Leather-tough Lincoln

Kicking in front of 100,000 screaming fans is tough. Kicking in front of one glaring coach may be even tougher.

At least, that appears to be the case for Tennessee's Daniel Lincoln. Head coach Phillip Fulmer goes out of his way to put pressure on Lincoln in practice, so the redshirt freshman from Ocala, Fla., won't wilt under pressure in games.

"Fall camp I've been really hard on him, and I think it paid off," Fulmer said. "I think his mental toughness is there and his mindset is there."

Apparently so. Lincoln is a perfect 8 for 8 on field goals and 16 for 16 on conversion kicks this season.

Basically, Fulmer's approach is to be just as demanding and just as vocal with Lincoln as he is with the Vols' position players. Lincoln, who played linebacker in high school, seems capable of handling this type of treatment.

"He's not just a kicker. He'd also been a football player," Fulmer noted. "I've been hard on most of the kickers that have come through here. It's better to be hard on ‘em during the week in practice than to get booed on Saturday or not be productive on Saturday."

The head man believes kickers and punters should not be coddled just because they play specialized positions that involve little or no contact. He learned this approach from the late George Cafego, who routinely cranked out All-America kickers and punters in the 1970s and ‘80s.

"That's the way Coach Cafego taught me to do it when I was a player and assistant coach here," Fulmer noted, "and that's the way we've gone about it."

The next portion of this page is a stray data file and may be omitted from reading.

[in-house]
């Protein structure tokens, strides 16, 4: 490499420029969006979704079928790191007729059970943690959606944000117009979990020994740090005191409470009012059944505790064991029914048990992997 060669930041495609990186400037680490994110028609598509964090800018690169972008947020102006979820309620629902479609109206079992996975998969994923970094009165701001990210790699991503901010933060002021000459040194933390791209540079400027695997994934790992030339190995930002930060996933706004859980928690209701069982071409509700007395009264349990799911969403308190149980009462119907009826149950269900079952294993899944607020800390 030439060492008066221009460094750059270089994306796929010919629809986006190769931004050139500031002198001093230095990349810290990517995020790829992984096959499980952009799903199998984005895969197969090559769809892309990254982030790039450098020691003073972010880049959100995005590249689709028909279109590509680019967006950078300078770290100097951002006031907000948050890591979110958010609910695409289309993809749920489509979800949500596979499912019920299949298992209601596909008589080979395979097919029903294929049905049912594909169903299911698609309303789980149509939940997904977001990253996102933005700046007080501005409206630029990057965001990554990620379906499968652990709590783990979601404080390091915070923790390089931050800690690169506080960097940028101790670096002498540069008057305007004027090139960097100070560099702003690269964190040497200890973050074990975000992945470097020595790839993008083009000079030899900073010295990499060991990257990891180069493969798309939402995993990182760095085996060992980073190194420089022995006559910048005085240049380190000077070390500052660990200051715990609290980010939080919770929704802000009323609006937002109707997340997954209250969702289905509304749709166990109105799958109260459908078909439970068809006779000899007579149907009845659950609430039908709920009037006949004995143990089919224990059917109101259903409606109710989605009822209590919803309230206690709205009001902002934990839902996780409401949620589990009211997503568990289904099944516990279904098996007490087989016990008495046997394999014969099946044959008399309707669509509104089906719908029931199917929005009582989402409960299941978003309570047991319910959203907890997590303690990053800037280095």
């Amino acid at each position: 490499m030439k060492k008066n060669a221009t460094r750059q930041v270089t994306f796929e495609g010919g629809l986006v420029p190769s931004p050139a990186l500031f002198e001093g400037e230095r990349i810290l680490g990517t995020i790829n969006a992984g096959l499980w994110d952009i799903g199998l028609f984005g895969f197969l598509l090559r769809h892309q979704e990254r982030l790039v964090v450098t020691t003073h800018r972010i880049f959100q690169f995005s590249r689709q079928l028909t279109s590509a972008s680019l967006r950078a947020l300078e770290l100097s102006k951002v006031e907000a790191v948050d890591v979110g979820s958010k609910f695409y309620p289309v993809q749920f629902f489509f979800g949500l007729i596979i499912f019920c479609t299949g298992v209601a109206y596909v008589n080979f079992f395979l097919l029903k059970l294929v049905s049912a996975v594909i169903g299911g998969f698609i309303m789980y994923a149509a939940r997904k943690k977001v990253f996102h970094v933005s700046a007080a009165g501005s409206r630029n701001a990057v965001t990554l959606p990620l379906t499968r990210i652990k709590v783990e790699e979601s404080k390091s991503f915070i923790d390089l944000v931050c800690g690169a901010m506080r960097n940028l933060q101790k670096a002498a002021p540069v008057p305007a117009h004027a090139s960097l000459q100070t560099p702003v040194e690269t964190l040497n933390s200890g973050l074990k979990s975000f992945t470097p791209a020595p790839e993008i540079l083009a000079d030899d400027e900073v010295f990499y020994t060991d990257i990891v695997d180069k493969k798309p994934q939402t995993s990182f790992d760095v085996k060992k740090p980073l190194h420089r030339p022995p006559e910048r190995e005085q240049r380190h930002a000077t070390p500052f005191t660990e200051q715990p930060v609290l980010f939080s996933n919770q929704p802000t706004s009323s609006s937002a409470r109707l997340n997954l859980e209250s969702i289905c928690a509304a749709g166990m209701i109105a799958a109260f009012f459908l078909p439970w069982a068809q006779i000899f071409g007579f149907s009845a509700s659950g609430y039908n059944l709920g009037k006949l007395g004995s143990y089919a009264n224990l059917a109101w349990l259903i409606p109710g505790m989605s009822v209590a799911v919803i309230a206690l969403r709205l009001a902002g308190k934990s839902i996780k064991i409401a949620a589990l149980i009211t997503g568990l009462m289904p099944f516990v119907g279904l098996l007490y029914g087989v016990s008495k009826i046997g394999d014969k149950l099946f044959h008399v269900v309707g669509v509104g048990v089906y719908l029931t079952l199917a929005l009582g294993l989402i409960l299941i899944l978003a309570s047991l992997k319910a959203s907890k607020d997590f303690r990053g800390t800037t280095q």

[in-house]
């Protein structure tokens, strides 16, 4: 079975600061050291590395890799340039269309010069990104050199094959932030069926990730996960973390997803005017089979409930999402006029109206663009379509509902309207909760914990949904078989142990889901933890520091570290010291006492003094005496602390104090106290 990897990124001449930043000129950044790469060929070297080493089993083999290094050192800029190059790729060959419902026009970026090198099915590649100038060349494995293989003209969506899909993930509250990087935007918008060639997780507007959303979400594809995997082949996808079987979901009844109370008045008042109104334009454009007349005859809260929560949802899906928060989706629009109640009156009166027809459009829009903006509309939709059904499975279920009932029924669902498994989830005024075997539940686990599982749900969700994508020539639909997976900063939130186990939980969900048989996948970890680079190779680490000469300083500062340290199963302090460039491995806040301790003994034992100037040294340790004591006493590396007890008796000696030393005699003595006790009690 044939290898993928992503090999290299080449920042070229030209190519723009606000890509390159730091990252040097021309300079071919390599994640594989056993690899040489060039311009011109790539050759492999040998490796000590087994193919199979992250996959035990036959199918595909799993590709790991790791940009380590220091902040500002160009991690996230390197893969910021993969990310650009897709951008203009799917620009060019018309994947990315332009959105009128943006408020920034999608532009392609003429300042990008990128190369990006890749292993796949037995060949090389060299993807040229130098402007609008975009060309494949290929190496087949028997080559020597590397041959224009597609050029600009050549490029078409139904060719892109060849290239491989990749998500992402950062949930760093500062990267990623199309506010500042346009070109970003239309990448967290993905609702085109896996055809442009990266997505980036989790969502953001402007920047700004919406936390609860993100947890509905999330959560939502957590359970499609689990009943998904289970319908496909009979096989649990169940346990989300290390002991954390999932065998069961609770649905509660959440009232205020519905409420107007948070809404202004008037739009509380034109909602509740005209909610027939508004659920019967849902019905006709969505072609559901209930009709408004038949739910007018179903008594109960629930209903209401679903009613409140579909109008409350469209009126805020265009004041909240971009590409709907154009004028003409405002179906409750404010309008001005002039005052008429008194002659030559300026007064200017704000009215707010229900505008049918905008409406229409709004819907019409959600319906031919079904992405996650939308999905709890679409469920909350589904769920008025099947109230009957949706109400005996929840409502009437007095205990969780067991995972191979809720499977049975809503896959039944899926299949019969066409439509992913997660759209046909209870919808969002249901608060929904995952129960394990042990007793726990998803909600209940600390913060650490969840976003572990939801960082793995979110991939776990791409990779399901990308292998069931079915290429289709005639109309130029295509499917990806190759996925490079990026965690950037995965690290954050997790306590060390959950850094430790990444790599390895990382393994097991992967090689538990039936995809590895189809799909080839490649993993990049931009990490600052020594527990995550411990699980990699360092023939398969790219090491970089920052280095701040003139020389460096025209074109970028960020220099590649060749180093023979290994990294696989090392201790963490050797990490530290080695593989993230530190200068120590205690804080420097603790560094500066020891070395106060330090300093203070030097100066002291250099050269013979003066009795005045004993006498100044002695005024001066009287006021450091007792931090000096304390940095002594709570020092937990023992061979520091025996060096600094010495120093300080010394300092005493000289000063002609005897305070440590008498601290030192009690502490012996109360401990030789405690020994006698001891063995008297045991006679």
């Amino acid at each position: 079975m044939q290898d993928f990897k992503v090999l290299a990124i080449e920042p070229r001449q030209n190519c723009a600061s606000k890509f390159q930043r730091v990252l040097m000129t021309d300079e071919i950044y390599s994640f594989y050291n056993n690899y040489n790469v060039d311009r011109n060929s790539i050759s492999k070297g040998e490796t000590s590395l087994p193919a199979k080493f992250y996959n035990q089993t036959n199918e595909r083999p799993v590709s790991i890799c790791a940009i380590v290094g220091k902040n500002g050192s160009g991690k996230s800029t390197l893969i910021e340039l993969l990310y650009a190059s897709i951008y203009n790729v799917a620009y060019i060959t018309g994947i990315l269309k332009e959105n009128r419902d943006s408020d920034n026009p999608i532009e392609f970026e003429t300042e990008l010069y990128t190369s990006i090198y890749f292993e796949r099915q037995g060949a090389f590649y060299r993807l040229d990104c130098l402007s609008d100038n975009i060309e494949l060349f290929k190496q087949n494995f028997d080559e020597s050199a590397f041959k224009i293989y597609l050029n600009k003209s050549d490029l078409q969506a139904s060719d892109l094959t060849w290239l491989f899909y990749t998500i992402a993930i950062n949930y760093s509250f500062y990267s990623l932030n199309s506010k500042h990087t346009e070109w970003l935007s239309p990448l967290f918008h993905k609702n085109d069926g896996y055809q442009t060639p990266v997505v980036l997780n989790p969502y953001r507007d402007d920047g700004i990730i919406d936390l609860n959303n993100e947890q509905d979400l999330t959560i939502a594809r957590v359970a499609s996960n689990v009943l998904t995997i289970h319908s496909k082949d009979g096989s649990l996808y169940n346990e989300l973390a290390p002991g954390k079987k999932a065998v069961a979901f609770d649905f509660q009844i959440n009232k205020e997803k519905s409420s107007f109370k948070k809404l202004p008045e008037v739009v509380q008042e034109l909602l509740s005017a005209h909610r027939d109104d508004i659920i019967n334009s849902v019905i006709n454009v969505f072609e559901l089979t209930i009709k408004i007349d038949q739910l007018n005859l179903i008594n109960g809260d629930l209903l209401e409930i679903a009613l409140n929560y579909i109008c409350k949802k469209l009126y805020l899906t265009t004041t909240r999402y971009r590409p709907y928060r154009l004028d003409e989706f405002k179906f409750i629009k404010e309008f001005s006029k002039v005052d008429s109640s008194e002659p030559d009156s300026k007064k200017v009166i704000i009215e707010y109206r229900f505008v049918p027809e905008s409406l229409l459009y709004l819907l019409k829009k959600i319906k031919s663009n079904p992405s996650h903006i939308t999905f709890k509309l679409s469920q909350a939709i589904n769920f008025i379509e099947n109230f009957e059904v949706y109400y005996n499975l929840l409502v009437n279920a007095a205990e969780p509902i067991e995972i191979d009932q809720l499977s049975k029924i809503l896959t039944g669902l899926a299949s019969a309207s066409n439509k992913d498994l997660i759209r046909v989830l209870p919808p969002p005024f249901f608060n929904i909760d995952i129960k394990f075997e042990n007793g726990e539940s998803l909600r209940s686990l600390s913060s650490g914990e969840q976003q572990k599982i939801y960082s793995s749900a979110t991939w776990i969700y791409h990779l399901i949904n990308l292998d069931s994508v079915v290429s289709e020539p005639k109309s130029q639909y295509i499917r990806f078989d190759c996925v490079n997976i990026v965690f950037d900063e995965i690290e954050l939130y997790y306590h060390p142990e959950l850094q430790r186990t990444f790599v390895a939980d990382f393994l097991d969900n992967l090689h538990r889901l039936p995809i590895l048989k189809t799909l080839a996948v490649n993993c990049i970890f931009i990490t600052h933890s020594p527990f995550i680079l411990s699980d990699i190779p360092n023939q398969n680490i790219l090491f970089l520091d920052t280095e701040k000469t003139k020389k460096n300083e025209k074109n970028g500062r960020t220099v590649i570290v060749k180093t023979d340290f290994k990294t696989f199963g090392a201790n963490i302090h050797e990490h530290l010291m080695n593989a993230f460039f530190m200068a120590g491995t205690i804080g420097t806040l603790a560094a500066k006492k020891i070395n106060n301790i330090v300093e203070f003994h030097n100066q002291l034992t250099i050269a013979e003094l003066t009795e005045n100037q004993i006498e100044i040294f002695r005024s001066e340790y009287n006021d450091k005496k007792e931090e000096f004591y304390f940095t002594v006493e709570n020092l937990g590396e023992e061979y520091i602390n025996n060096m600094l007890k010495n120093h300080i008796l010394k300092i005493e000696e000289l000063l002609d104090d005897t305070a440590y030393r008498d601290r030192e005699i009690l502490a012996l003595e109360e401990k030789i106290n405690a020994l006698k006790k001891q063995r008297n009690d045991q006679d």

Lincoln's perfection this fall is stunning in view of how imperfect he was in preseason. He missed a PAT and three consecutive field goals (with no rush applied) during one August scrimmage. In fact, he would be the No. 2 kicker except that Britton Colquitt pulled a quadriceps muscle that has limited him to punting duties. Although he won the placement job by default, Lincoln has kept it with deadly accuracy.

"The consistency he's shown has been very, very positive," Fulmer said. "If you knew where we started and where we are now, it is very impressive on his part."

Lincoln's kicking was so poor when he first enrolled at UT in August of 2006 that he appeared to be a wasted scholarship. Neither his distance nor his accuracy was up to major-college levels.

"I think he tried to kick way too hard and way too much when he first got here," Fulmer recalled. "He ended up injuring himself. He never was very consistent last year, then he had a decent spring and made it interesting with Britton."

John Becksvoort posted the best field-goal percentage in UT history (92.3) by making 12 of 13 attempts in 1993. No one is expecting Lincoln to beat that mark in his first year on the job, including his head coach. Kicking requires tremendous precision, focus and mental toughness, so the occasional slump is almost inevitable.

"Sometime – hopefully, not too soon – he'll have that hurdle to get back over … like everybody does," Fulmer said. "But I am really impressed and really pleased with the way he has gone about his business."

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